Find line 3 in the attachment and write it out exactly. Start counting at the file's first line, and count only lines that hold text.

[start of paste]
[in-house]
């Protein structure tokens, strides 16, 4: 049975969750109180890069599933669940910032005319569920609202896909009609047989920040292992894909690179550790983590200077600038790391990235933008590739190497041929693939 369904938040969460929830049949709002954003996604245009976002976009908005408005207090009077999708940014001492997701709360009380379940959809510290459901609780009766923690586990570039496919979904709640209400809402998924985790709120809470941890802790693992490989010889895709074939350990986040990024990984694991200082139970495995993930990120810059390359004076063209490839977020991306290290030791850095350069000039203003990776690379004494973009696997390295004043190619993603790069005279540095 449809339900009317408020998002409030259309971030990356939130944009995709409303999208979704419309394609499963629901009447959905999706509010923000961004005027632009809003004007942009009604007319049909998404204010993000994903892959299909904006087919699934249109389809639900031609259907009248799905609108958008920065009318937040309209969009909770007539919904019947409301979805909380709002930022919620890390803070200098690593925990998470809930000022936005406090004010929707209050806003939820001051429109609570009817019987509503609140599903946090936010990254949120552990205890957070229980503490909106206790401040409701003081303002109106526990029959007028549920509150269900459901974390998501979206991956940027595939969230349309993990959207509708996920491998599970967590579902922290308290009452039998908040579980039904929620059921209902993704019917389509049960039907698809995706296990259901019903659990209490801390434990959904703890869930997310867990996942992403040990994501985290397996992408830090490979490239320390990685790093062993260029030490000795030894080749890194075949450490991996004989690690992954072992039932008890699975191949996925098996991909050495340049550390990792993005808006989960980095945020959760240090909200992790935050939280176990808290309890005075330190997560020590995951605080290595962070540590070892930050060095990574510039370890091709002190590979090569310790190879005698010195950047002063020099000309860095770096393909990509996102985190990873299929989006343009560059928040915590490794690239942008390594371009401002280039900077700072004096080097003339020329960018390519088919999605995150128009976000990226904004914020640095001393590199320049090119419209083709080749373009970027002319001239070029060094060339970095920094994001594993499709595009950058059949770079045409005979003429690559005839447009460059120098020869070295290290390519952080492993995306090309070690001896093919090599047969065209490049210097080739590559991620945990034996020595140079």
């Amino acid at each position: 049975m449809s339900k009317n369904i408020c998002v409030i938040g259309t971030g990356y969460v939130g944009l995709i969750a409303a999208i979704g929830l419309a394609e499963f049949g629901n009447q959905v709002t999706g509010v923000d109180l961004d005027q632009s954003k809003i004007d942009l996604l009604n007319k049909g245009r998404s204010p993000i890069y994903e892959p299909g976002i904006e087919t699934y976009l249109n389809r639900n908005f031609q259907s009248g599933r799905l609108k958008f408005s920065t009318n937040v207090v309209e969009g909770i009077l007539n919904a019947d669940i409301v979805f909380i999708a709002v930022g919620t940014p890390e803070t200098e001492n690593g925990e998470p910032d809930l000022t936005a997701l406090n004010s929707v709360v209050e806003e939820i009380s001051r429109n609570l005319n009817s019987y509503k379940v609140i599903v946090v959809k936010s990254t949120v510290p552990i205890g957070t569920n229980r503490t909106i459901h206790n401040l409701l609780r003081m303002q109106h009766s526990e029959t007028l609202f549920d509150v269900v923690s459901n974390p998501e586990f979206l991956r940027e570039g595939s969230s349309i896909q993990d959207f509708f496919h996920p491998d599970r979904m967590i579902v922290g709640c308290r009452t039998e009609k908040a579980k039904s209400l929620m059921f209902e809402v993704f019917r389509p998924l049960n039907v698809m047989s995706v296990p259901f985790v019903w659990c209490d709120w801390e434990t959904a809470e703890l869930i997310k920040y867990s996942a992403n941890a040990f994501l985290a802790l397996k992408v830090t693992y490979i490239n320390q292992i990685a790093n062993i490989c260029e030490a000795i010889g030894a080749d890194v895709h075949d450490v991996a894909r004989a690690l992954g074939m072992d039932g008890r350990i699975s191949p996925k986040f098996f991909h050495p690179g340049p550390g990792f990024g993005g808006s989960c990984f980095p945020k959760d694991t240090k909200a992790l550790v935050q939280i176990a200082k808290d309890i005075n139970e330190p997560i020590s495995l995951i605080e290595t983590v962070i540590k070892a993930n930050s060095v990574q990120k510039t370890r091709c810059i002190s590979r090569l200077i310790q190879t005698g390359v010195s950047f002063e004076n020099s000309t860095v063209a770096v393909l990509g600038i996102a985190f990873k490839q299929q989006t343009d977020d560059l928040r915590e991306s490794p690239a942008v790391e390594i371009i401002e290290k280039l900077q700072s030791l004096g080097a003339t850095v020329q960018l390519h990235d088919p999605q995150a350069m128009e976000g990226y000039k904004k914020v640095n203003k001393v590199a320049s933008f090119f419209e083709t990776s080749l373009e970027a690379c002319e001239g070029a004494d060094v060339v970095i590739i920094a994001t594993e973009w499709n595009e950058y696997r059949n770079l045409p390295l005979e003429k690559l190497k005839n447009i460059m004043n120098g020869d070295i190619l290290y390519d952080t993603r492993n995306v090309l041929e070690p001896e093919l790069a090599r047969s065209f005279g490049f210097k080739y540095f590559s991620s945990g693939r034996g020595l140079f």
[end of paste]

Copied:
């Amino acid at each position: 049975m449809s339900k009317n369904i408020c998002v409030i938040g259309t971030g990356y969460v939130g944009l995709i969750a409303a999208i979704g929830l419309a394609e499963f049949g629901n009447q959905v709002t999706g509010v923000d109180l961004d005027q632009s954003k809003i004007d942009l996604l009604n007319k049909g245009r998404s204010p993000i890069y994903e892959p299909g976002i904006e087919t699934y976009l249109n389809r639900n908005f031609q259907s009248g599933r799905l609108k958008f408005s920065t009318n937040v207090v309209e969009g909770i009077l007539n919904a019947d669940i409301v979805f909380i999708a709002v930022g919620t940014p890390e803070t200098e001492n690593g925990e998470p910032d809930l000022t936005a997701l406090n004010s929707v709360v209050e806003e939820i009380s001051r429109n609570l005319n009817s019987y509503k379940v609140i599903v946090v959809k936010s990254t949120v510290p552990i205890g957070t569920n229980r503490t909106i459901h206790n401040l409701l609780r003081m303002q109106h009766s526990e029959t007028l609202f549920d509150v269900v923690s459901n974390p998501e586990f979206l991956r940027e570039g595939s969230s349309i896909q993990d959207f509708f496919h996920p491998d599970r979904m967590i579902v922290g709640c308290r009452t039998e009609k908040a579980k039904s209400l929620m059921f209902e809402v993704f019917r389509p998924l049960n039907v698809m047989s995706v296990p259901f985790v019903w659990c209490d709120w801390e434990t959904a809470e703890l869930i997310k920040y867990s996942a992403n941890a040990f994501l985290a802790l397996k992408v830090t693992y490979i490239n320390q292992i990685a790093n062993i490989c260029e030490a000795i010889g030894a080749d890194v895709h075949d450490v991996a894909r004989a690690l992954g074939m072992d039932g008890r350990i699975s191949p996925k986040f098996f991909h050495p690179g340049p550390g990792f990024g993005g808006s989960c990984f980095p945020k959760d694991t240090k909200a992790l550790v935050q939280i176990a200082k808290d309890i005075n139970e330190p997560i020590s495995l995951i605080e290595t983590v962070i540590k070892a993930n930050s060095v990574q990120k510039t370890r091709c810059i002190s590979r090569l200077i310790q190879t005698g390359v010195s950047f002063e004076n020099s000309t860095v063209a770096v393909l990509g600038i996102a985190f990873k490839q299929q989006t343009d977020d560059l928040r915590e991306s490794p690239a942008v790391e390594i371009i401002e290290k280039l900077q700072s030791l004096g080097a003339t850095v020329q960018l390519h990235d088919p999605q995150a350069m128009e976000g990226y000039k904004k914020v640095n203003k001393v590199a320049s933008f090119f419209e083709t990776s080749l373009e970027a690379c002319e001239g070029a004494d060094v060339v970095i590739i920094a994001t594993e973009w499709n595009e950058y696997r059949n770079l045409p390295l005979e003429k690559l190497k005839n447009i460059m004043n120098g020869d070295i190619l290290y390519d952080t993603r492993n995306v090309l041929e070690p001896e093919l790069a090599r047969s065209f005279g490049f210097k080739y540095f590559s991620s945990g693939r034996g020595l140079f």